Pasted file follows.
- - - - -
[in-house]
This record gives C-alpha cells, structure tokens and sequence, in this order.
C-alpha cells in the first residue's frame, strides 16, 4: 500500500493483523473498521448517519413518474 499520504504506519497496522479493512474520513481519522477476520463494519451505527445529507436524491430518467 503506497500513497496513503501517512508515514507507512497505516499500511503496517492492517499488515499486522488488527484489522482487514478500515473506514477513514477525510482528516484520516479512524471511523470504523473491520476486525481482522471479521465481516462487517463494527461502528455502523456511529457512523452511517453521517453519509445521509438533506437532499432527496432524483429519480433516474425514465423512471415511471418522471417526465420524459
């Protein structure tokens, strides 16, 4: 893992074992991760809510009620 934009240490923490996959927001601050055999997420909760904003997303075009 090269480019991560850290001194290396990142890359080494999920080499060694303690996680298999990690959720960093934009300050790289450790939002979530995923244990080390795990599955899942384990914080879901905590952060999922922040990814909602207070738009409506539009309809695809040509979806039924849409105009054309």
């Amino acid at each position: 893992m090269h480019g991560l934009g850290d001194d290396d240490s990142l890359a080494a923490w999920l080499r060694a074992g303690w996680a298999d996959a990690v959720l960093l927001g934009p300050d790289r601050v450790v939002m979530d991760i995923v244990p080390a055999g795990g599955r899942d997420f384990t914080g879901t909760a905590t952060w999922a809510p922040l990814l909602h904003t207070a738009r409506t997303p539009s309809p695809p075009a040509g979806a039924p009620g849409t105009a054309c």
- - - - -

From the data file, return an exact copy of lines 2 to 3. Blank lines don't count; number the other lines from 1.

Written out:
This record gives C-alpha cells, structure tokens and sequence, in this order.
C-alpha cells in the first residue's frame, strides 16, 4: 500500500493483523473498521448517519413518474 499520504504506519497496522479493512474520513481519522477476520463494519451505527445529507436524491430518467 503506497500513497496513503501517512508515514507507512497505516499500511503496517492492517499488515499486522488488527484489522482487514478500515473506514477513514477525510482528516484520516479512524471511523470504523473491520476486525481482522471479521465481516462487517463494527461502528455502523456511529457512523452511517453521517453519509445521509438533506437532499432527496432524483429519480433516474425514465423512471415511471418522471417526465420524459